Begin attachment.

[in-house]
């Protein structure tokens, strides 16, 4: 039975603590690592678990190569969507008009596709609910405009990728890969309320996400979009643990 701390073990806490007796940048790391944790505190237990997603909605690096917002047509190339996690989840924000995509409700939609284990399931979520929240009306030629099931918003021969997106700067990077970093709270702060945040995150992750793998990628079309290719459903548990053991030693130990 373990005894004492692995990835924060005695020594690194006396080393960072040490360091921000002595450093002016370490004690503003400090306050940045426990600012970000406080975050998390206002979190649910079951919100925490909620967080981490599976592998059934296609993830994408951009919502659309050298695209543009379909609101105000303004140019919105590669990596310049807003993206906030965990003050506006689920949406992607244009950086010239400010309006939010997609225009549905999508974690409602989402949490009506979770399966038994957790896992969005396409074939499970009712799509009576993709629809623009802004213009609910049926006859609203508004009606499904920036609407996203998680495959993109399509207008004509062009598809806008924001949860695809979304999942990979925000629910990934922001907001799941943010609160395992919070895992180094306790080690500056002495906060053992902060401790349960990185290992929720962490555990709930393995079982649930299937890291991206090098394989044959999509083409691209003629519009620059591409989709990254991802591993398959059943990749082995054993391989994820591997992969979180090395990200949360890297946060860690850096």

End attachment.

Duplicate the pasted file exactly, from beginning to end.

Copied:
[in-house]
């Protein structure tokens, strides 16, 4: 039975603590690592678990190569969507008009596709609910405009990728890969309320996400979009643990 701390073990806490007796940048790391944790505190237990997603909605690096917002047509190339996690989840924000995509409700939609284990399931979520929240009306030629099931918003021969997106700067990077970093709270702060945040995150992750793998990628079309290719459903548990053991030693130990 373990005894004492692995990835924060005695020594690194006396080393960072040490360091921000002595450093002016370490004690503003400090306050940045426990600012970000406080975050998390206002979190649910079951919100925490909620967080981490599976592998059934296609993830994408951009919502659309050298695209543009379909609101105000303004140019919105590669990596310049807003993206906030965990003050506006689920949406992607244009950086010239400010309006939010997609225009549905999508974690409602989402949490009506979770399966038994957790896992969005396409074939499970009712799509009576993709629809623009802004213009609910049926006859609203508004009606499904920036609407996203998680495959993109399509207008004509062009598809806008924001949860695809979304999942990979925000629910990934922001907001799941943010609160395992919070895992180094306790080690500056002495906060053992902060401790349960990185290992929720962490555990709930393995079982649930299937890291991206090098394989044959999509083409691209003629519009620059591409989709990254991802591993398959059943990749082995054993391989994820591997992969979180090395990200949360890297946060860690850096």